It’s been more than two full years since Maryland women’s basketball last took the floor in an NCAA tournament game, but on Monday night the two seeded Terps will be back in the big dance as they face off against the No. 15 seed Mount St. Mary’s (17-6) in the Round of 64.
While the argument could be made the Terps deserved a 1 seed in the tournament after securing a 24-2 record and the Big Ten championship, the committee decided otherwise.
Maryland is a 2 seed in the Hemisfair region and will face the winner of No. 7 Alabama against No. 10 North Carolina if they can get by Mount St. Mary’s. The No. 1 seed in the region is defending champion South Carolina, who finished with four losses on the year.
“They understand they’re not going to make this bigger than it is,” head coach Brenda Frese said. “There’s been a great looseness, a lot of fun just like we’ve done all season long. So, I don’t expect anything to change.”
The Terps have experienced a hoist of tournament success during Frese’s tenure as head coach. Since Frese took over the program in 2003, Maryland has appeared in 15 NCAA tournaments, eight Sweet Sixteens, six Elite Eights, three Final Fours and has won one National Championship in 2006.
Despite all the success Frese’s previous teams have experienced, this may be her most talented offensive team yet. Maryland leads the country in scoring, averaging 91.3 points per game, the highest scoring team in program history.
The Terps also lead the country in three-point field goal percentage and assist/turnover ratio. Both the Terps 40.7% shooting from deep and 20.4 assists per game are on pace to break program records.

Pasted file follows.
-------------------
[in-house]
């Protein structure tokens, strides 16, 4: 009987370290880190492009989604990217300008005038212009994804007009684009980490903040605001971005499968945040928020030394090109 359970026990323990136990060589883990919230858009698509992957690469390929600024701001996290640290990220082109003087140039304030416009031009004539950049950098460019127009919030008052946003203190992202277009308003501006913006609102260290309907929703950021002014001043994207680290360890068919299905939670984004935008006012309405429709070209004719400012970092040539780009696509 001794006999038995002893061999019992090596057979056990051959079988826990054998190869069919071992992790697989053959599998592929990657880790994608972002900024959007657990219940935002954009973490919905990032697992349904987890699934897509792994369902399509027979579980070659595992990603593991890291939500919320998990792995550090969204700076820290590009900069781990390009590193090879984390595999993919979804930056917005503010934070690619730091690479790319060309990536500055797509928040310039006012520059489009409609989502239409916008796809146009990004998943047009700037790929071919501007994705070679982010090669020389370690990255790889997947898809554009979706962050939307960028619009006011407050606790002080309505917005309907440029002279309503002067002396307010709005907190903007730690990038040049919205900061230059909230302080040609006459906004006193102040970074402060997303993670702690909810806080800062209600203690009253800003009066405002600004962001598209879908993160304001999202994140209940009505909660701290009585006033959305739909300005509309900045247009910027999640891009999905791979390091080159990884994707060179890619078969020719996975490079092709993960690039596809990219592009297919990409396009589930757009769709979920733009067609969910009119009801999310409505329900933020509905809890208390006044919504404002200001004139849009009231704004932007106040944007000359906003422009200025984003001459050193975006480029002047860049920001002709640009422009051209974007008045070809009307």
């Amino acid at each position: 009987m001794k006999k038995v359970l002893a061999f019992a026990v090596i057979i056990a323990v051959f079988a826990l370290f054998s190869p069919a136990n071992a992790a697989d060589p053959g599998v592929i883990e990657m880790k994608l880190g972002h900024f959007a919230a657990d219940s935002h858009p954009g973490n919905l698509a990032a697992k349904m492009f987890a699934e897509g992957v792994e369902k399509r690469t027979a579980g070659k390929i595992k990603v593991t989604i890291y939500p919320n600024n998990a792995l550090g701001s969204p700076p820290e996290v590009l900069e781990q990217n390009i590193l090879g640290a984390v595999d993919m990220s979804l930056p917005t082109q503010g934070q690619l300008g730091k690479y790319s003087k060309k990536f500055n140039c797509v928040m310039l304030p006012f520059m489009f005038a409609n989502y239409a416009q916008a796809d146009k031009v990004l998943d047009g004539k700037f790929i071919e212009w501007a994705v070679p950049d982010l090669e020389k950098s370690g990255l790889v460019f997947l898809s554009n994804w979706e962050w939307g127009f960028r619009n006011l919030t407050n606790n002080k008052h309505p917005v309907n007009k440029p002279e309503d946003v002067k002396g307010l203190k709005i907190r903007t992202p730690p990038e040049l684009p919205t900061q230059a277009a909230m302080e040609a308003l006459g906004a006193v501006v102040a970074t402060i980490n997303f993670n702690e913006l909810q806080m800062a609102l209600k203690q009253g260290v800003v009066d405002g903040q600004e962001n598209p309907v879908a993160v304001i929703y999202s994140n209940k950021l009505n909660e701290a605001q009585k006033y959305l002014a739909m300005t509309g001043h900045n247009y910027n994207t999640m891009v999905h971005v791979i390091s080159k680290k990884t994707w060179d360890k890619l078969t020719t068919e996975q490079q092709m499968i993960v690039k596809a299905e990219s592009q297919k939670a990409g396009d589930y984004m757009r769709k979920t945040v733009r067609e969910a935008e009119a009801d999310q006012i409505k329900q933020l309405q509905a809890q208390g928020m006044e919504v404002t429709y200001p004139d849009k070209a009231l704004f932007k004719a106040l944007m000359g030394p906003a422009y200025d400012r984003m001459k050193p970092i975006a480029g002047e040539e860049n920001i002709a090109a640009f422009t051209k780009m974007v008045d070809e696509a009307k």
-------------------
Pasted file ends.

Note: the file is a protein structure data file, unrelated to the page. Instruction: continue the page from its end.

Maryland is the only team in the country with six players averaging double-digit points. Ashley Owusu and Diamond Miller lead the team in scoring averaging 18.3 and 17.2 points respectively. Both are on pace to have the highest scoring average of a sophomore in program history.
“I don’t want to try to do too much or do too little,” Owusu said. “Just come in and play the way I’ve always played and help my team.”
While the Terps have been smothered with both team and individual accomplishments thus far, including National Coach of the Year for Frese and an AP Third Team All-American for Owusu, nothing would mean more than the biggest prize of them all: an NCAA National Championship.
There’s a lot of work to be done to be the last one’s standing in San Antonio, but spectators and critics around the country certainly expect them to be one of the final teams to remain despite a lack of tournament experience from most players.
However, one Terp starter who does have tournament experience is Chloe Bibby, a senior transfer from Mississippi State. Bibby played on some elite Mississippi State teams that made deep runs into the tournament and now plays a key role on a Maryland team looking to do the same.
“For us, it’s just business as usual,” Bibby said. “We’re not going to go in and try to play outside of ourselves or do anything different because what we’ve been doing throughout the whole season has been working.”
First up is a matchup with the winners of the North East Conference in the Mountaineers. The in-state opponents were supposed to face off earlier this season as part of the non-conference schedule, but that game got delayed due to positive COVID-19 tests within the Mount St. Mary’s program.
While the Mountaineers have a balanced scoring attack, they turn the ball over just under 15 times a game. Maryland, on the other hand, loves to speed their opponents up defensively with traps, forcing over 20 turnovers per game. In all likelihood, the Terps will implement a full-court or ¾ court press early to try to turn defense into offense in its first round matchup.
“They’re very good inside and out,” Frese said. “They like to attack off the bounce, but for us we feel like we’re playing some of our best basketball.”
Frese has never lost a first round NCAA tournament matchup in her time at Maryland. Tip-off is set for 4 p.m. on Monday and will be broadcast on ESPN.